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#FrameItFriday (week 40, season 2)

#FrameItFriday (week 40, season 2)

I thought I'd talk about a bird today. Yes me (she of poor bird id'ing). I'm not quite sure why, perhaps to change things up a bit?

Here's the deal about my whole wildlife shooting career....I love wildlife, I know a bit about creatures here and there but that's about it. Having said that, I'm trying to find out more about certain animals I see and shoot. No fear folks I will not be going all zoologist on you all here. I like to keep things light here on my page, you all know that.

So here's some things I found out about this particular bird (by the way, my sources are all google based searches so some info may be a tad sketchy)

This bird probably has no clue whatsoever that it was nominated to be Canada's National Bird. I don't think that all ever panned out and to be honest, I'd never seen one in my entire life until last year up at that park I love to talk about...yes Algonquin. I'd seen online that Algonquin was the furthest south they travel (at least in Ontario that is).

I think they move to the real north north once Spring shows up in the south. They must, because I watch that show "Life Below Zero" and they're always in the show and that is filmed up in Alaska! They're movie stars!

I saw this one last week when I was up in the park. It flew up to us like we were family and flirted with us all familiar and stuff. I googled it, I found out they love to beg and steal from humans. They're very bold and when they scavenge for food they hide the excess in a secret stash in tree hollows securing it with sticky saliva? Seriously? Bird Web told me that one. I guess it's like when we were kids and we'd stick our gum wad to our bedpost so we could chew it again the next day?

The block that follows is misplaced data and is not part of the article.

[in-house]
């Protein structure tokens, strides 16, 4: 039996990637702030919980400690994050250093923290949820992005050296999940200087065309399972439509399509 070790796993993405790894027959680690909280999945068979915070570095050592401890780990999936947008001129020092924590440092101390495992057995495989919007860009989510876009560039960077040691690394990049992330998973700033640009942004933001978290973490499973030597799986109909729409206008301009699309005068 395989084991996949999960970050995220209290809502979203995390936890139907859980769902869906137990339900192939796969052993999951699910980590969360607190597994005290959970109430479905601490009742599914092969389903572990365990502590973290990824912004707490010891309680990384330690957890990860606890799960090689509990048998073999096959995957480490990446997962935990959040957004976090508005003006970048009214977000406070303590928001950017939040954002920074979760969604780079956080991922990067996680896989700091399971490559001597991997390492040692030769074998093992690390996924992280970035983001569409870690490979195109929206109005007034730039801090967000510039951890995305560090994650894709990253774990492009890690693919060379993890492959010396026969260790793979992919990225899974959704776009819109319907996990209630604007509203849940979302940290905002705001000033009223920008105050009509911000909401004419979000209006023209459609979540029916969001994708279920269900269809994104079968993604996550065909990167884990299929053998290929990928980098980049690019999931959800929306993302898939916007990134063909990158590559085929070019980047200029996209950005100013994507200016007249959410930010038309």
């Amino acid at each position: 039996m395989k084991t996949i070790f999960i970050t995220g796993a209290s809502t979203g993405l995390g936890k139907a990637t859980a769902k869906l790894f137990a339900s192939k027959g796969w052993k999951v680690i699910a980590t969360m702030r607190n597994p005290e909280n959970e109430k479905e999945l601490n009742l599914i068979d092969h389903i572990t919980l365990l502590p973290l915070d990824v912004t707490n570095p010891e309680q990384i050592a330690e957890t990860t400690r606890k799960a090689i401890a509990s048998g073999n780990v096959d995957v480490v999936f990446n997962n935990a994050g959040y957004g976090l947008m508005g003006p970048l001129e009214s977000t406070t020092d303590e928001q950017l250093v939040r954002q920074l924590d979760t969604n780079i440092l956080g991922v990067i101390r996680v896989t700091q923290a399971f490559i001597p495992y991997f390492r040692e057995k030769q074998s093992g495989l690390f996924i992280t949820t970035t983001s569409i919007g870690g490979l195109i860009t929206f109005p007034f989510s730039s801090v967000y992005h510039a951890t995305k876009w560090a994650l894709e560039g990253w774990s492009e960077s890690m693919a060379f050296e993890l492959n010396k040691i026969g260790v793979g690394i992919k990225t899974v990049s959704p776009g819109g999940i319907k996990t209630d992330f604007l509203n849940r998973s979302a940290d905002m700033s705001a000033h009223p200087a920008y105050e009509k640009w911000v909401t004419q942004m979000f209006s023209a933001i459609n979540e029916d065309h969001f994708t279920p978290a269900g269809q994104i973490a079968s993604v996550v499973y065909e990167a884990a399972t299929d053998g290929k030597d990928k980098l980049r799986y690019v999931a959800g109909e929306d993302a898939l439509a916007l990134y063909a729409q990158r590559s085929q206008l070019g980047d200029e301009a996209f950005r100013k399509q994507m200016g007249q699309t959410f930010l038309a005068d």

I also read they carry their food in their feet which is unusual for a songbird. Makes sense to me though, it's not easy to sing when you're flying home with your dinner in your mouth. They love meat as well as berries. They call them Omnivores, that's what I am. Wow, we have something in common.

They're almost the size of a Blue Jay, they don't mess around on their partner's, they pretty much mate for life. Their babies fly the coop within 20-24 days of hatching (not years like our kids) but they will hang around 4-6 weeks for training and then "move out".

So that's all I have to say about today's photo except his/her head looks a bit wonky shaped doesn't it? It's not it's "best side" but it only sits for a few seconds and takes off to another tree. It doesn't pose per se.

Oh for Pete's sake I almost's called a Gray Jay, Whiskey Jack, Meat Bird, Camp Robber. I prefer calling it by it's Algonquian family of aboriginal languages name "Wiskedjak" which means "a mischievous, transforming spirit who liked to play tricks on people." Mischievous...right up my alley.

Got to go now, I'm off to find another bird, a bird of the Thanksgiving kind. We won't be photographing that, we will be devouring it and the Wiskedjak is NOT invited.

Peace, love and kumbaya Heather

#BirdLessons #IDidNotKnowThat #GoodOldGoogle #WhiskeyJack#GrayJay #Wiskedjak #NationalBird #PhotoBlog #ShotOnCanon#TeamCanon #CanonGirl #HeatherCardlePhotographer

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